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9 Comments

  1. Ant says:

    Unions have been the traditional way of challenging employment issues but technology could potentially provide better methods.
    Ask the younger generations if they’d rather be stuck in a traditional job, or crowd-sourcing something they actually enjoy doing.

    Unions require meetings, regulations and you still have to answer to management who don’t want to give a millimeter.

    Crowd-sourcing lets groups collaborate in a new way that is more consistent with the how the mind works. It relies more on solving a problem rather than supplying a lifetime of work…but what’s the point in a lifetime of work if you’re miserable doing it?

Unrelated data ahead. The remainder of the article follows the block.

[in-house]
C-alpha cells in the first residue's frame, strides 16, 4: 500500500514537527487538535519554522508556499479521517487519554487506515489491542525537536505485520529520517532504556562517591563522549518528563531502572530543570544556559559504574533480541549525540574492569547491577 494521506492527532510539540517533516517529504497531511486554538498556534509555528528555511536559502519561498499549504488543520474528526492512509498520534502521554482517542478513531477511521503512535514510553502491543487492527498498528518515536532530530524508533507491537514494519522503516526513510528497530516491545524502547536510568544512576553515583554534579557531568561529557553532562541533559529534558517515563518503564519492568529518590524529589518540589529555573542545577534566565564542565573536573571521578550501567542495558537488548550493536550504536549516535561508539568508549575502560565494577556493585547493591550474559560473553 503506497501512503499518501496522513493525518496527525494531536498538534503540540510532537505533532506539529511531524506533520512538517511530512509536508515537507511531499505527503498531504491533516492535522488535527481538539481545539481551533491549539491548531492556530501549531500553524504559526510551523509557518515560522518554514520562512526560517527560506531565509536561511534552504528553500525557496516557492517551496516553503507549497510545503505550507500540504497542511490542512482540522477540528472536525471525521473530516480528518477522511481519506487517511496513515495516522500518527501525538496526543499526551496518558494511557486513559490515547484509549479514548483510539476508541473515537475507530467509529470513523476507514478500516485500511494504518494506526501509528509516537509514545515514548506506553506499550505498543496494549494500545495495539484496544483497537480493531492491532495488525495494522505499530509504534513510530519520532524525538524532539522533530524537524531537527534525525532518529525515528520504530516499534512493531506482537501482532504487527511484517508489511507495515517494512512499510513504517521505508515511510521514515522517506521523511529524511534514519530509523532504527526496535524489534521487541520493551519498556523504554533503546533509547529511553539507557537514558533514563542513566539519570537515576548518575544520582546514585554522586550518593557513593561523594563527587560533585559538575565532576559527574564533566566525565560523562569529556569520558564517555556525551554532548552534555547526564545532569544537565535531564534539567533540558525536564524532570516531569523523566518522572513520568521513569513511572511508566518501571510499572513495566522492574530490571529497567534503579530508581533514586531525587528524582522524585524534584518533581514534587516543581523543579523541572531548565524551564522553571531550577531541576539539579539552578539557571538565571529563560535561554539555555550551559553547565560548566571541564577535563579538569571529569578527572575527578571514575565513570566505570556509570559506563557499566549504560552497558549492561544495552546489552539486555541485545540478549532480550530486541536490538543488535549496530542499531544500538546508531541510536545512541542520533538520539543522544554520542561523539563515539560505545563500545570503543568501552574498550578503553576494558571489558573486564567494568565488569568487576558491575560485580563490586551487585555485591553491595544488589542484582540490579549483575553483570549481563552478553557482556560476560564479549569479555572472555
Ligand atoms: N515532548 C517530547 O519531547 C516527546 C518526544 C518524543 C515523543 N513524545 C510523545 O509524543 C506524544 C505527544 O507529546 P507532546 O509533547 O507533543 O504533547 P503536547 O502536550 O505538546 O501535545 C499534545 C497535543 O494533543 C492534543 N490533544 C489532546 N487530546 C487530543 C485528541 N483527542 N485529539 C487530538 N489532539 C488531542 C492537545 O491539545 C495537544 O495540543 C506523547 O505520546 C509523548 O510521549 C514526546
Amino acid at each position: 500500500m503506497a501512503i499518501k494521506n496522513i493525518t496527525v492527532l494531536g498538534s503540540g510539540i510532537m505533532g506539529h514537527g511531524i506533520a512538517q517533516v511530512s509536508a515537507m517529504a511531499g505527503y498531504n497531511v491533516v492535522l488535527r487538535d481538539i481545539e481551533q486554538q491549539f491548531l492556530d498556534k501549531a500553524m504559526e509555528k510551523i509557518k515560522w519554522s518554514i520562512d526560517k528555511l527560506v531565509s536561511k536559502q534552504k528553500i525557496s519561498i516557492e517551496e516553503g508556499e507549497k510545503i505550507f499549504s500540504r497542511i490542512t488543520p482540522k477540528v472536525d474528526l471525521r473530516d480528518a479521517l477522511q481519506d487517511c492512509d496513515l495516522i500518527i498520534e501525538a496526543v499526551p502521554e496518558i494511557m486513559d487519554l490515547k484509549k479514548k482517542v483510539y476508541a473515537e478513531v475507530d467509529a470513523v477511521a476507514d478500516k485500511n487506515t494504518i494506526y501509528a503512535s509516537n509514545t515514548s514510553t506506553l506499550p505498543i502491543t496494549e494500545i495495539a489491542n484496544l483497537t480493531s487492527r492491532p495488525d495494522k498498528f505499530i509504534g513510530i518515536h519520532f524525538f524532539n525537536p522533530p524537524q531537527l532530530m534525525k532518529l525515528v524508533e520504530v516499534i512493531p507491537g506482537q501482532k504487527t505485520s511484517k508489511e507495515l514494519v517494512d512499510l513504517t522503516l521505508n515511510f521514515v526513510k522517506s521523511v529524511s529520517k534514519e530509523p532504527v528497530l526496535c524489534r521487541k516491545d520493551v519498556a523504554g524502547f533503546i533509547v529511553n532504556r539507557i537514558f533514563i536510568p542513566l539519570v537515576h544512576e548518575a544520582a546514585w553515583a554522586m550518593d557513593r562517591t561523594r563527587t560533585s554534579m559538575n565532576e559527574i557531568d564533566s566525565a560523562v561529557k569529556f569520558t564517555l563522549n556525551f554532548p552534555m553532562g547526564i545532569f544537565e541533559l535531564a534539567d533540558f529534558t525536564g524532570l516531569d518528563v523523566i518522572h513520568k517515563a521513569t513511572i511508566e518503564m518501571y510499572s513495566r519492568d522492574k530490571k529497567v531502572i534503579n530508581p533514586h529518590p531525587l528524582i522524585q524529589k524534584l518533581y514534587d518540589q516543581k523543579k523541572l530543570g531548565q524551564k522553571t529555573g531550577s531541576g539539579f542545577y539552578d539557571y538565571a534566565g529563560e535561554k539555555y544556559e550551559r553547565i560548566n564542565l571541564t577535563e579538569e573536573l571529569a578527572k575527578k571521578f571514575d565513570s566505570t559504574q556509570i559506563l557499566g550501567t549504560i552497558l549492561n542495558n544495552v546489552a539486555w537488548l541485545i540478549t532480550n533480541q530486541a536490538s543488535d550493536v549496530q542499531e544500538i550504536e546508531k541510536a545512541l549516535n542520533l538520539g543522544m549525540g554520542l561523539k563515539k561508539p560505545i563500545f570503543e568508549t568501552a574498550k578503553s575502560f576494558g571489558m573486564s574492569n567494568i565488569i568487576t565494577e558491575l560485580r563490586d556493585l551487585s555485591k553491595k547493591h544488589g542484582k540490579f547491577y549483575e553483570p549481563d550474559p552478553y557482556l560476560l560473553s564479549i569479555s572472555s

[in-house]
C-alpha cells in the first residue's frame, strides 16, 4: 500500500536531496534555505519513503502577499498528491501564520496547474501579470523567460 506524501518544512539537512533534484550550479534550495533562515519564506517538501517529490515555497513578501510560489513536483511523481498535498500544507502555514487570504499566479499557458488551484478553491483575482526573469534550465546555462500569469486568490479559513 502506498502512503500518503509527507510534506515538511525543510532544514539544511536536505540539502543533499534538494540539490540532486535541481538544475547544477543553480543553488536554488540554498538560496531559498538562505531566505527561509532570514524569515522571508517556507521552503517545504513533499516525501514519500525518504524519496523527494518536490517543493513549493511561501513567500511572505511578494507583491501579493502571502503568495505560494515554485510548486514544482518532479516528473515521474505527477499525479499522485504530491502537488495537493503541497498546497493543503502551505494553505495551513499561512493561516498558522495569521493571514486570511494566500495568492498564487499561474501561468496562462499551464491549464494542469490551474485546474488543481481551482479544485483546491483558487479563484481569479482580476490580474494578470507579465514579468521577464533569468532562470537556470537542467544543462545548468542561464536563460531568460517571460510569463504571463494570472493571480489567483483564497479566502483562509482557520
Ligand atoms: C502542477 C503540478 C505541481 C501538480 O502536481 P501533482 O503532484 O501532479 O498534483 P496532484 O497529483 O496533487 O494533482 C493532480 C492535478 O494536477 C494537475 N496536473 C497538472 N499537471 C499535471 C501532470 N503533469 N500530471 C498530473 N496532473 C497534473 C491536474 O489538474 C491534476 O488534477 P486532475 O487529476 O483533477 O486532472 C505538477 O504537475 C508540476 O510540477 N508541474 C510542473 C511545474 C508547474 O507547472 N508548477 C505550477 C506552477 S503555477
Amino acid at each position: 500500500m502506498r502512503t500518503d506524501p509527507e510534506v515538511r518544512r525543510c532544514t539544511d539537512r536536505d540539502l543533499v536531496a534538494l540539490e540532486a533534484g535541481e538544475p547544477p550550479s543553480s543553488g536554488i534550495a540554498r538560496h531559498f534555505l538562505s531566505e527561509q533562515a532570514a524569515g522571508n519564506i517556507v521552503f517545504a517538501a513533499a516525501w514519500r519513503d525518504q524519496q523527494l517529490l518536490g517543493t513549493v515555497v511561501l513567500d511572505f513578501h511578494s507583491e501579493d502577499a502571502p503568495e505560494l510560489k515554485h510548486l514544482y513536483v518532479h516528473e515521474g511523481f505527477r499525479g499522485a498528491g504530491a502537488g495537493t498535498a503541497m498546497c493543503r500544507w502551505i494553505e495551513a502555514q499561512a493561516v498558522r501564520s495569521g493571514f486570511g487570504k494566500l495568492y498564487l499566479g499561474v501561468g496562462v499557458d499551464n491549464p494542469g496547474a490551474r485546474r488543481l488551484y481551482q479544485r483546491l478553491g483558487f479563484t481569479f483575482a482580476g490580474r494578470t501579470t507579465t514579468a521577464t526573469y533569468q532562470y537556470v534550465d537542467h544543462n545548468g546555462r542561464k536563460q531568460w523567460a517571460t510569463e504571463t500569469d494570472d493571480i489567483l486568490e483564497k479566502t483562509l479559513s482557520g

Unions create regulations that require paperwork, meetings and making deals that are generally unsatisfactory for everyone involved.
    Crowd-sourcing is about doing what you want, when you want, having fun and getting paid for it. It thrives on having less regulation.

    So rather than thinking short term about job protection, think about what the next generation could be doing.
    If you want to challenge power, change the way you think about it.
    In the US, they’ve gone as far as crowd-funding their own police.
    http://slashdot.org/topic/cloud/oakland-crowdfunding-private-cops/

    • Molly says:

      Digital communication and networks are great – but like all tools they must be suitable for the job.

      Sometimes – you just need those people who over the years have accumulated knowledge and techniques – to do the negotiations (and sometimes confrontations) with employers.